HIST 3610 Mexican European Connections (3)        

This course focuses on connections between Modern Mexico (since 1821) and Modern Western Europe. This theme has not received much attention, and has been overshadowed by the Mexican-United States and the Mexican-Latin America relationships.  Nevertheless, there are a multitude of connections, and this trans-Atlantic relationship deserves more attention. Among the topics covered are the San Patricios, the French Invasion, British interests in mining and oil, German strategic and military interests, Graham Greene’s novel The Power and the Glory, the Spanish Civil War, Nazi interests in Mexico, Europeans and Mexicans fleeing across the ocean for various reasons, and artists, actors and writers getting inspiration on both sides of the Atlantic.  (Transatlantic/Identities)

HIST 3620 Revolutions in the Atlantic World (3)      

A comparative study of revolutions in the Atlantic world of the late eighteenth and early nineteenth centuries – the “Age of Democratic Revolution.”  The course will focus on revolutions such as the American, French, and Haitian revolutions and the political, economic, social, and cultural transformations that they unleashed. Topics include the importance of universal ideals and national sympathies, the place of race and slavery, the role of social and economic conflicts, and the influence of culture, including religion, on the course and outcome of revolution. (Transatlantic/War and Freedom)

HIST 3630 Women and Gender in the Modern Transatlantic World (3)

This course comparatively examines women and gender in North America and Western Europe since the 1700s. The course investigates changes in the legal status, social roles, and behavior of women of different classes, ethnicities, and cultural backgrounds. It examines the rise and impact of women's and feminist organizations within their own communities, across borders and across the Atlantic. Recent scholarship on the history of masculinity in regards to the home, the nation and the European empires will be integrated into the course. Major upheavals such as war, political revolutions, dictatorships and genocide, and how they affected women and men, will also be investigated. (Transatlantic/Identities)

HIST 3640 Greece (3)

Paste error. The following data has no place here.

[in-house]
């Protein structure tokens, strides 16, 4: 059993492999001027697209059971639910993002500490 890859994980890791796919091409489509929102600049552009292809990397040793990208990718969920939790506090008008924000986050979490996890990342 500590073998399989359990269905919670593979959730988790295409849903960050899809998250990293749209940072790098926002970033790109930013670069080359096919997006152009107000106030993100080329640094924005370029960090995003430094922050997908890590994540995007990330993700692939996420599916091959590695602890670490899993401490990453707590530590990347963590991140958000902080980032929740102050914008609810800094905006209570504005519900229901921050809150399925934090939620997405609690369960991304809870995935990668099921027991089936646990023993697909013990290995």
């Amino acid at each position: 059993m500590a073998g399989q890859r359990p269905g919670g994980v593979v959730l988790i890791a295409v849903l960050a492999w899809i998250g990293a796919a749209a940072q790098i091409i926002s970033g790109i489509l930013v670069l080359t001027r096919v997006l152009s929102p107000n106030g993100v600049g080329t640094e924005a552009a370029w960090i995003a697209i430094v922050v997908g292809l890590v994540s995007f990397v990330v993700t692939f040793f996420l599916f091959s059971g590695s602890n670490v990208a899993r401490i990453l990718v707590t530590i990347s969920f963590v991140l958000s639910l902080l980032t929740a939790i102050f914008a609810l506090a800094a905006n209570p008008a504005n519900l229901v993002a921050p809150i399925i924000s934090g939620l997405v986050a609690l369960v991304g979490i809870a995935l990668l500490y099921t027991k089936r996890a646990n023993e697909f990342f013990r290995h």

This course explores the world of the ancient Greeks from the Bronze Age through the Hellenistic Age. Primary source documents are emphasized to understand the ancient Greeks and their history.  The Golden Age of Greece, the developments of democracy, Greek philosophy, religion, literature, drama, and women and the family are explored, as are visual and archaeological evidence. By examining the ancient Greeks through the lens of “war and freedom,” this course also grapples with the causes, consequences, and meaning of both the persistence of war among the Greeks, and their interest in individual and corporate freedom. (Mediterranean/War and Freedom)

HIST 4010 You Are What You Eat: Food in History(3)

Food enables us to survive and tells others who we are. What we eat determines the quality of our life, our health and happiness, and the environment that we create when we cultivate and produce food. This thematic course examines food in world history in seven distinct modules. It begins by tracing the history of cooking and food rituals, food cultivation and production and the roles that food plays in expressing our identity in world history. The course ends by examining food production after the industrial and contemporary scientific revolutions, and asks how contemporary food production affects the quality of human life and the environment. (Identities).                       

HIST 4020 Public History (3)

This course explores the application of historical research beyond the traditional academic setting. Topics include museums and historic sites, archives, historical organizations, government agencies, and business. The course will have a special focus on historic preservation and community history projects.                       

HIST 4030 Archives and Special Collection (3)

This course will introduce students to the history, theory, principles, and management of archives and special collections. Topics will include an overview of the profession, selection and appraisal, arranging and describing materials, preservation/conservation, disaster planning, content management, digitization, and archival management.

HIST 4040 Oral History (3)

This course introduces students to the process and best practices of oral history. The skills emphasized in this course will include identifying interviewees, interview techniques, ethical and legal considerations, methods of preservation, digitization of materials, transcription, and public presentation of the finished product. Students will gain practical experience in project management and understanding of the issues related to documenting community history faced by public historians.